If you find yourself hungry for more than just the brief content of the episodes, there are many that are available in longer form as well. Whether it’s through recordings of the broader interviews, or through other podcasts like On Being, Tippett often leads those who want to hear more of the conversation to other areas where they can engage with the topic in more depth.  

Each episode seeks to give the listener exposure to wisdom. Tippett intentionally crafts an atmosphere where seekers of wisdom can hear someone suggest another way to exist in the world. This is sometimes religious, sometimes spiritual, sometimes about business, and other times about beauty. But they all lead the listener into the sphere of wisdom.  

As Christians, this should be a familiar space for us—or at least the pursuit ought to be familiar. We are called to be seekers of wisdom. Ecclesiastes, Psalms, Proverbs, Job and others are all examples of wisdom literature in which we receive the explicit mandate to pursue wisdom, as in Proverbs 4, which says, “The beginning of wisdom is this: Get wisdom, and whatever else you get, get insight.” 1 

Books like Proverbs paint a picture of wisdom as a being who is out there in the world, and the people of God are called to go out and seek it. They portray wisdom calling out to us like a siren at the gates of our lives. Wisdom can find us when we are young, with words that are simple enough for even a child to read, but with thoughts that are deep and wide enough to grow with us as we mature and hunger for deeper truths. Even as they are very accessible and welcoming to the to the seeker, they are somehow elusive, mystical, and ethereal—in a word, intriguing.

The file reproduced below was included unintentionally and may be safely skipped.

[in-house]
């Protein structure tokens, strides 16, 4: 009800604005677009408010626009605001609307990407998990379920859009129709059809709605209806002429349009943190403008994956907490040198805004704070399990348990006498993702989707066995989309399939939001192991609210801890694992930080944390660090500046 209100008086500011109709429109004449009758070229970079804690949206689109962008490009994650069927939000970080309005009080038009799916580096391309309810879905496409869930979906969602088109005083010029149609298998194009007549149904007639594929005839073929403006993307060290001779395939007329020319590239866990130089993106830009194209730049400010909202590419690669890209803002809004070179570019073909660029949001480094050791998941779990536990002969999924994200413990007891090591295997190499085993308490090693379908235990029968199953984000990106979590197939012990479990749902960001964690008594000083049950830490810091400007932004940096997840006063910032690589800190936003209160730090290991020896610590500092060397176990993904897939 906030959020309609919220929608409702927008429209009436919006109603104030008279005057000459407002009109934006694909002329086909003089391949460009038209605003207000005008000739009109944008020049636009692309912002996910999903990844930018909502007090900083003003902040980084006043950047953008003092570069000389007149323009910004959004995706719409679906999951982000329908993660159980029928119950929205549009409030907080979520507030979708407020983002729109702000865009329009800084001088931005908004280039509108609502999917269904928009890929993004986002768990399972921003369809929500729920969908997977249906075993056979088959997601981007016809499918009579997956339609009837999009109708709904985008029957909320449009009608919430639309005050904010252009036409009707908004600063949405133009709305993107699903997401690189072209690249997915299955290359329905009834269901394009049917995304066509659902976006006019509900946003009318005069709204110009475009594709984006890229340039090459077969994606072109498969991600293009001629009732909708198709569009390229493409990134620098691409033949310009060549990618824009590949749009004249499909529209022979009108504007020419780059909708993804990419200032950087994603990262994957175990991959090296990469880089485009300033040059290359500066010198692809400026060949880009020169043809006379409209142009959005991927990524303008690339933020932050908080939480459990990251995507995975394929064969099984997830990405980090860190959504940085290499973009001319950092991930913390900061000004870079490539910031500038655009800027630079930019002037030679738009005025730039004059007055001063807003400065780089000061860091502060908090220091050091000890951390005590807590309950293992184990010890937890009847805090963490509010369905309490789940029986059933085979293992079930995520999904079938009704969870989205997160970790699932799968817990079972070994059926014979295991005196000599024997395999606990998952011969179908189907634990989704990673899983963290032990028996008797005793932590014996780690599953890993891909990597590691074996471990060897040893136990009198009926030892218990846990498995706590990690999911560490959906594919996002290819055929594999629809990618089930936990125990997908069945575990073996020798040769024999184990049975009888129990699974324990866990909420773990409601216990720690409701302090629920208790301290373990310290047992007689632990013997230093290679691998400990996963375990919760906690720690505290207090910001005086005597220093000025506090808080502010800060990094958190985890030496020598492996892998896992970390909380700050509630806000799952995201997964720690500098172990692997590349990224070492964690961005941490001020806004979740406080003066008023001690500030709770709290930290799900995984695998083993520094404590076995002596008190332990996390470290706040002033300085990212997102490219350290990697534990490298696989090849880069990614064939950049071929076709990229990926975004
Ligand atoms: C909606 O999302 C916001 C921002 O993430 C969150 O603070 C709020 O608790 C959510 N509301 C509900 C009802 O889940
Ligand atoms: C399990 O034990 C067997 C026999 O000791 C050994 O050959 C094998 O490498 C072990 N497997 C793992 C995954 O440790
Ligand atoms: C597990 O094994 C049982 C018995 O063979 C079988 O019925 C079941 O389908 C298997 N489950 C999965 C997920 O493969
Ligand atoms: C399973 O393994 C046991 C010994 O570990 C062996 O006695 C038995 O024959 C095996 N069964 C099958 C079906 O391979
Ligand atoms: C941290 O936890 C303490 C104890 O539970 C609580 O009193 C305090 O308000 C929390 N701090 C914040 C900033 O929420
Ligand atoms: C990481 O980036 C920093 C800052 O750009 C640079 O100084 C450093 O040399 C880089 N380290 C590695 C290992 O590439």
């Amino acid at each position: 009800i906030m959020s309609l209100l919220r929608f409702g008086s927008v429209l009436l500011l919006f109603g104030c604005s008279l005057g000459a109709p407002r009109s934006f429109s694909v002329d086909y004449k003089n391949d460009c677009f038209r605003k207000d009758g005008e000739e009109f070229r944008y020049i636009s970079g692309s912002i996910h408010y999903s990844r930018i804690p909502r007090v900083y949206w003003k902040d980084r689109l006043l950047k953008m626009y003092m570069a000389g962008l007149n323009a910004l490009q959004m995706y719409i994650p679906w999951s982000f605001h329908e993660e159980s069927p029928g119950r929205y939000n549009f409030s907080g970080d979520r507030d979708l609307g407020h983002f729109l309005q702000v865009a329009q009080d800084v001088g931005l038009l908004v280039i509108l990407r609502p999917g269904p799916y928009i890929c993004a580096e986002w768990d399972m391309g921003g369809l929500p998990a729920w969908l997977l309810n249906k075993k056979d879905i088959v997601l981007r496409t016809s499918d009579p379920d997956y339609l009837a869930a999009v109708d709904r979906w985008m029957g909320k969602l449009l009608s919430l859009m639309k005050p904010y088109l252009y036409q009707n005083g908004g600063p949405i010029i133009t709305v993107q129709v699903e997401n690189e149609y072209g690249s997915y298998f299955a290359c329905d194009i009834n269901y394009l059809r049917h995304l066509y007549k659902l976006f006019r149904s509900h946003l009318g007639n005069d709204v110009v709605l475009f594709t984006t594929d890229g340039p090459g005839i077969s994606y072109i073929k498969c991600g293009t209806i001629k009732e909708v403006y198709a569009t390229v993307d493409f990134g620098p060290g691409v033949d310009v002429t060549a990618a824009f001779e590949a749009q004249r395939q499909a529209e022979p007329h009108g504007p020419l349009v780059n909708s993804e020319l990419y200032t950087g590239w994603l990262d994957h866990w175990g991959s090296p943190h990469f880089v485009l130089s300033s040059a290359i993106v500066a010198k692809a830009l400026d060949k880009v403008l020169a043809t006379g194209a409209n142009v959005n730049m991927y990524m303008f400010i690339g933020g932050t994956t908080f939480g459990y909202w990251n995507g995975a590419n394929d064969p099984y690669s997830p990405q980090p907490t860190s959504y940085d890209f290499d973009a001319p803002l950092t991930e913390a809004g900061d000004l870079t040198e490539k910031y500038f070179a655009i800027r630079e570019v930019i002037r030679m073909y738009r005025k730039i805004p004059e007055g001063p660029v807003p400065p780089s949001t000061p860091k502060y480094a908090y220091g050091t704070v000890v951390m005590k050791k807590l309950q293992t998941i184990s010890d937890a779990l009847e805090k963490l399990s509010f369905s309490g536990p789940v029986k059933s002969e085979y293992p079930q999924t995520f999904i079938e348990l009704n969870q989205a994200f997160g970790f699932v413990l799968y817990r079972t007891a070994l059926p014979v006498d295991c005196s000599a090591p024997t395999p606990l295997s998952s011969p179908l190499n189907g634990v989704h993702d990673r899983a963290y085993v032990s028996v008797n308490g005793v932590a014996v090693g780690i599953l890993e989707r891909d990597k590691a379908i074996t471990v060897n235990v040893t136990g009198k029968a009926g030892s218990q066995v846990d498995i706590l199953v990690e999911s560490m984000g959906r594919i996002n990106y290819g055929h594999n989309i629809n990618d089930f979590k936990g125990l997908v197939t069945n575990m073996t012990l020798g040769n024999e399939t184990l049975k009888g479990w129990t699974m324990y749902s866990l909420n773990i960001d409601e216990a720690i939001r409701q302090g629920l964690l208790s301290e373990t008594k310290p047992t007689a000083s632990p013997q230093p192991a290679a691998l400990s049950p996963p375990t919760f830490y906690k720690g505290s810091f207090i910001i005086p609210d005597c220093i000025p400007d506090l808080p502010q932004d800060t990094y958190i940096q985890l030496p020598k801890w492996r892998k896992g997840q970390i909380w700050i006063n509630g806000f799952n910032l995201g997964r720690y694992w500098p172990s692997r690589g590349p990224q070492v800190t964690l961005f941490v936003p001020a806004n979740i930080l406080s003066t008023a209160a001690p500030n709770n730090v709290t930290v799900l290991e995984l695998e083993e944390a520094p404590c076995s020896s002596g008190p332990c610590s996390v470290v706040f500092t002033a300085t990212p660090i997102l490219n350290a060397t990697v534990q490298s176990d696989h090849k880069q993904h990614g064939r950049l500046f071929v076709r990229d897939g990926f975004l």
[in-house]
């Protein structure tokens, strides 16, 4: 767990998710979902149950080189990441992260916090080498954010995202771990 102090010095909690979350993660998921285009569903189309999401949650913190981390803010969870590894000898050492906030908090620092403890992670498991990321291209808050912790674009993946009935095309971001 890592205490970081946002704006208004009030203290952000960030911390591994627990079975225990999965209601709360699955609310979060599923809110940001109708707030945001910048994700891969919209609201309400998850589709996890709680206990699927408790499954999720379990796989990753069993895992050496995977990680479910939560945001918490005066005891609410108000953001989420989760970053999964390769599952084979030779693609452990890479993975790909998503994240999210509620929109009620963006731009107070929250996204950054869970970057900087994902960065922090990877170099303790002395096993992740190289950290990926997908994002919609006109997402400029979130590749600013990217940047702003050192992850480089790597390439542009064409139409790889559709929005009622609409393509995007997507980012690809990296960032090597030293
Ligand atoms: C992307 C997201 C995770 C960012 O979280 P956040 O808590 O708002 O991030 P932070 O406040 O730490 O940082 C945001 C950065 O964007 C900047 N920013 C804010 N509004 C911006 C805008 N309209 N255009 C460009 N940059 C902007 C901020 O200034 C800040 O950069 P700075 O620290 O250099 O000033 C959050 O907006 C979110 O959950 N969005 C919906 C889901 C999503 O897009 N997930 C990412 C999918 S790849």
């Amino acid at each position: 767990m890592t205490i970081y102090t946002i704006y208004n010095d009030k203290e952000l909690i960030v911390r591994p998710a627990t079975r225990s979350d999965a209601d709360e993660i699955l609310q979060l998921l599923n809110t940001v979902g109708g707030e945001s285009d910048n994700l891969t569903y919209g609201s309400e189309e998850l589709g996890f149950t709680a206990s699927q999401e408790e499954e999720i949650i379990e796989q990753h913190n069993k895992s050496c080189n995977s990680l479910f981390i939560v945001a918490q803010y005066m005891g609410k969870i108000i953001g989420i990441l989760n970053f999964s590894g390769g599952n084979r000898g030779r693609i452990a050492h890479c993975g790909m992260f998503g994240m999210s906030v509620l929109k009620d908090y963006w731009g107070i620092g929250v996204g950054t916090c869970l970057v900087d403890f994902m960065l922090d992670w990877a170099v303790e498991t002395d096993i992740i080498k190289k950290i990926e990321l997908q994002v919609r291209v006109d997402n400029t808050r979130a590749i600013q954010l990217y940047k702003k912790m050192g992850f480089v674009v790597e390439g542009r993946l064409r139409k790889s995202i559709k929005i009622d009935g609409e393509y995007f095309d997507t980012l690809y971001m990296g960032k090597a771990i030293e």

“Only when our minds are free to wander can we find the paths wisdom lays out for us.”

The wisdom literature in scripture provides truth, but it is truth set within an artistic imagination and a willingness to stretch what the mind thinks it knows. As Ellen Davis says in her commentary on the Proverbs, “The sages understand that living the moral life requires that we continually strive to exercise a truthful imagination.” 2 Only when our minds are free to wander can we find the paths wisdom lays out for us.  

Becoming Wise provides just such an imaginative space for us to pursue the truth. It allows our minds to wander through the thoughts of another, and it brings wise people into our sphere who can stretch our imaginations and make us wonder about the assumptions we’ve made about the world.  

If you’re looking for a way to be challenged, to be exposed to some of the wisest people both alive and passed on, and to pursue the path of wisdom as we are called to as Christians, I would highly recommend Becoming Wise as a podcast to try in order to supplement that pursuit. It is a well of wisdom that can break into even the smallest moments of free time in our very full lives. I have found it to be a valuable resource as I continue to look for ways to engage the theme of wisdom as it is revealed in scripture, and in the lives and words of wise people around me.  

About the Author
  • Jackson Nickolay is a trained theatre artist, audio producer, and avid podcast consumer who for the past 10 years has been working in finding the shared ground where faith and storytelling meet. He teaches scripture enactment and tableau in the vein of the Ancient Hebrew Drama project and the Network of Biblical Storytellers and is currently pursuing a Masters of Divinity at Western Theological Seminary in Holland Michigan. He also produces a podcast titled No Script in which he and co-host Jacob Mann Christensen have unscripted conversations about theatre's best scripts.


  1.  Proverbs 4:7. All quotations from the NRSV Translation  

  2.  Ellen F. Davis, Proverbs, Ecclesiastes, and the Song of Songs, 1st ed., Westminster Bible companion (Louisville, Ky: Westminster John Knox Press, 2000), 19.